Ameinu Publications

 

 

 




Supplement for Ameinu co-sponsored Refugee Seder

Israel is currently home to roughly 53,000 people who have !ed violence and persecution in East Africa. !e government’s response has been to build a fence on the Egyptian border, so no more refugees can enter, and to begin detaining those in Israel at the Holot “open” detention facility, in an isolated part of the Negev.

Ameinu Social and Economic Justice Advocacy Goals

Activism for peace, for democracy, and for economic and social justice in Israel, North America and the world are intertwined aspects of what it means to be part of the Progressive Zionist movement. As outlined in the last Leadership Letter, I see Ameinu’s work as a contemporary extension of the dynamic and inspirational history of Progressive Zionism, where each generation has sought to frame a multifaceted agenda to serve the movement, Israel and the Jewish people. So now, Ameinu combines our eternal focus on Israel -- for a secure, peaceful, free and democratic Jewish state – with an expansive and ambitious social and economic justice agenda and a set of goals that will guide our advocacy in the weeks, months and years to come.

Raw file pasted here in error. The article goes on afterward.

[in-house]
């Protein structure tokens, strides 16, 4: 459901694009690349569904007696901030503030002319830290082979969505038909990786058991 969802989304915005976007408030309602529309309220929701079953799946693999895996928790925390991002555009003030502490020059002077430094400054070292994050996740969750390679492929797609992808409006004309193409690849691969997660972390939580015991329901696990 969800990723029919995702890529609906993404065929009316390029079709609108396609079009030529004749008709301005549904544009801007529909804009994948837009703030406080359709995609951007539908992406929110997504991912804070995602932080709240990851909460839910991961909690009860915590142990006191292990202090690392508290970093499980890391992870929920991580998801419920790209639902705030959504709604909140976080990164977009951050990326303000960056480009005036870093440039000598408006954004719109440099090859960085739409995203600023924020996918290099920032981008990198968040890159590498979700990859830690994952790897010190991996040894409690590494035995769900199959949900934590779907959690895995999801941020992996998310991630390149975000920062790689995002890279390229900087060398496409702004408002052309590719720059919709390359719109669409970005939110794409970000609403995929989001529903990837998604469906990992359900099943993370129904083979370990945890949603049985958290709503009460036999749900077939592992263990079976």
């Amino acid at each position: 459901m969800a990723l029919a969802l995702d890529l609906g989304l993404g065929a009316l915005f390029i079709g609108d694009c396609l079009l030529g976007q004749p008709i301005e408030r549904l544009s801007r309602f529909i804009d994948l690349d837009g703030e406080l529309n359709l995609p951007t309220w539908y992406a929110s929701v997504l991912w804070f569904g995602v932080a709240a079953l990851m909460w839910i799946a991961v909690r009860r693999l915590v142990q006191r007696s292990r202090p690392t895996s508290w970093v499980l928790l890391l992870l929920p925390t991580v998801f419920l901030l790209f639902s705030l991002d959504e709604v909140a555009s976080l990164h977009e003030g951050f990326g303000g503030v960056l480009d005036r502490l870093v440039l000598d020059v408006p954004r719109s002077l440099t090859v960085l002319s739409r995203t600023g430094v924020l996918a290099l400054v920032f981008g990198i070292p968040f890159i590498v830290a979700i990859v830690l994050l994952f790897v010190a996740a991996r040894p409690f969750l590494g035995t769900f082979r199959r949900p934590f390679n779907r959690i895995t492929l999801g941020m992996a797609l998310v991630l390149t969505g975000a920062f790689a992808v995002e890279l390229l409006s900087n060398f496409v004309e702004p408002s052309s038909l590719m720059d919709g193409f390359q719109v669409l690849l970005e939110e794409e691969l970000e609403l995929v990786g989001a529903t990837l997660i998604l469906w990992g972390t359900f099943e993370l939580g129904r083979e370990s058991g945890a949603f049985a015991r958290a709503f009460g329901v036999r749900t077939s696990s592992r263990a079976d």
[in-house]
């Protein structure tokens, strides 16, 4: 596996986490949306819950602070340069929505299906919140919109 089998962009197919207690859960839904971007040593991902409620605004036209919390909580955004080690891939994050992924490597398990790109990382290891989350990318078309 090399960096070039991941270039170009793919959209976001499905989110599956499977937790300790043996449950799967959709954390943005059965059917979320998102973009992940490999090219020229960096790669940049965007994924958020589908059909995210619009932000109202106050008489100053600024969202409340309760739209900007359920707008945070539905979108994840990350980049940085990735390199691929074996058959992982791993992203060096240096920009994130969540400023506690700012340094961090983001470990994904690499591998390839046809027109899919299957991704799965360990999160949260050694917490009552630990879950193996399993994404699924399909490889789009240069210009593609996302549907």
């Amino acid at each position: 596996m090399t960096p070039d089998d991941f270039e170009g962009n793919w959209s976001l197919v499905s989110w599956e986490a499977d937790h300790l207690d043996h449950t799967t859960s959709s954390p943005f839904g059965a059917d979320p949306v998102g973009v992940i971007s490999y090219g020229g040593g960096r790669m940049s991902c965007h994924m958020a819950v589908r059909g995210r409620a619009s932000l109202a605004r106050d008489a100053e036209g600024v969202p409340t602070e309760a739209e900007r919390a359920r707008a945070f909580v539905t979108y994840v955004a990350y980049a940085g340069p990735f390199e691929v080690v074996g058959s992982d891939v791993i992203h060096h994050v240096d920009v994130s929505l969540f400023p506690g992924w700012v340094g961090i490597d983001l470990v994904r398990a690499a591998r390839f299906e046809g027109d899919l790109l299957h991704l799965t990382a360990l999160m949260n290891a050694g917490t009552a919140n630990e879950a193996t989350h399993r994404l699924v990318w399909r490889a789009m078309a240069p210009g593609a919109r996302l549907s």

“The Gatekeepers” Movie Viewer’s Guide

A viewer's guide to Dror Moreh's Oscar nominated documentary, "The Gatekeepers."

What’s Going on in Silwan?

The issues that have been going on in Silwan for years have not lessened or diminished. The Silwan area has been continuously inhabited since at least the 9th century CE. In the 9th century CE, Karaite Jews established a community on the western side of the slope and resided there for several hundred years. Silwan is a neighborhood in the southern part of East Jerusalem, adjacent to the Old City. It is built on the slope descending from Mount Olive. The City of David (Ir David) archeological site is contained within Silwan. In 1987, the Permanent Representative of Jordan to the United Nations wrote to the Secretary-General to complain that Israeli companies evicted two families, claiming ownership of their homes. This is the first public record of evictions of Arabs by Jewish Israelis in Silwan. In 2010, a highly controversial municipal plan was issued for the area. In theory, it would allow Arabs to obtain building permits, but it also includes a provision requiring that 15% of the permits to be given to Jewish settlers, despite Arabs constituting over 99.5% of the current population in Silwan.